Structure differences between protein crystals and solution structures monitored by Raman spectroscopy – case study of PsbP protein

V. Kopecký Jr.1, K. Hofbauerová1,3, J. Kohoutová2, M. Lapkouski2, Ž. Sovová2, I. Kutá Smatanová2,4, R. Ettrich2,4


1Institute of Physics, Faculty of Mathematics and Physics, Charles University in Prague, Ke Karlovu 5, 12116 Prague 2, Czech Republic

2Institute of Systems Biology and Ecology, Academy of Sciences of the Czech Republic, Zámek 136, 37333 Nové Hrady, Czech Republic

3Institute of Microbiology, Academy of Sciences of the Czech Republic, Vídeňská 1083, 14220 Prague 4, Czech Republic

4Institute of Physical Biology, University of South Bohemia, Zámek 136, 37333 Nové Hrady, Czech Republic


Raman spectroscopy gives a unique opportunity to study protein samples in different phases. It is possible to measure intact protein crystals directly in hanging drops in the crystallization boxes they actually grow and to study the protein structure in crystals as well as chemical reactions in single crystals [1]. Moreover, we apply a new technique of Raman spectroscopy – a drop coating deposition Raman (DCDR) method [2], based on a coffee ring effect, that enables measurements of solutions down to 1 µM concentrations. However, our recent work adverted to subtle differences which correspond to the glass-like phase of the deposited samples [3]. Thus, DCDR protein samples represent a "phase transition" between saturated protein solutions and crystals. This enables to distinguish spectral differences given by the density of molecules in crystals from those caused by protein crystal artifacts.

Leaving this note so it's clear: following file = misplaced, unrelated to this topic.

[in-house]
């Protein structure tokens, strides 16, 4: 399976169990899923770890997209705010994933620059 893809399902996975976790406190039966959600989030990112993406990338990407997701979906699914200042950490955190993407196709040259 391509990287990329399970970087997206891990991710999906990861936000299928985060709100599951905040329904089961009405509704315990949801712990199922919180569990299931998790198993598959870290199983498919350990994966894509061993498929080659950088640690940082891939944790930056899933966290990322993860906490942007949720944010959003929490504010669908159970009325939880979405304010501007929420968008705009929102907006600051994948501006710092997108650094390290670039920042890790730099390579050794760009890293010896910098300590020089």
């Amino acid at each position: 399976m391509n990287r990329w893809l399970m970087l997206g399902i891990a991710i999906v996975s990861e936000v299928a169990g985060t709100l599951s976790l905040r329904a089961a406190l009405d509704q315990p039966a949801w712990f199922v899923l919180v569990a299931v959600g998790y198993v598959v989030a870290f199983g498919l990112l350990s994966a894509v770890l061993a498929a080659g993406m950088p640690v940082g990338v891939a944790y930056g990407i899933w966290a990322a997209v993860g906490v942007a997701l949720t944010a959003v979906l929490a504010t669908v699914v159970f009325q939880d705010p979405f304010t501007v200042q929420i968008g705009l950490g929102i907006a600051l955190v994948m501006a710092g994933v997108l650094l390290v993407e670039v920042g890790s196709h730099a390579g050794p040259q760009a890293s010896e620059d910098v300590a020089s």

Here we illustrate the new approach by Raman spectroscopy application on PsbP protein of photosystem II from Spinacia oleracea [4]. The protein is a part of the so-called oxygen-evolving complex, which is involved in photosynthesis. Recombinant PsbP protein was prepared as thrombin-digested recombinant His-tagged PsbP protein overexpressed in Escherichia coli. The crystal structure of PsbP protein from Spinacia oleracea was solved to the resolution of 2.06 Å [5]. Subsequently, Raman spectra of PsbP have been collected from solvent, from the DCDR deposit and from the crystal sample. Mutual comparison of these Raman spectra enabled to point on shortcomings in the crystal structure with respect to the structure in a solution. Moreover, these informations gave the possibility to model unresolved parts of the crystal [4].



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2.     D. Zhang, Y. Xie, M. F. Mrozek, C. Ortiz, V. J. Davisson, D. Ben-Amotz, Anal. Chem., 75, (2003), 5703.

3.     J. Kapitán J., V. Baumruk, V. Kopecký Jr., R. Pohl, P. Bouř, J. Am. Chem. Soc., 128, (2006), 13451.

4.     V. Kopecký Jr., J. Kohoutová, M. Lapkouski, K. Hofbauerová, Ž. Sovová, I. Kutá Smatanová, J. L. Revuelta, J. B. Arellano, R. Ettrich, J. Mol. Biol., (2010), submitted.

5.     J. Kohoutová, I. Kutá Smatanová, J. Brynda, M. Lapkouski, J. L. Revuelta, J. B. Arellano, R. Ettrich, Spinacia olerace. Acta Cryst., F65, (2009), 111.



The Grant Agency of the Academy of Sciences of the Czech is gratefully acknowledged for the support (No. KJB101120805)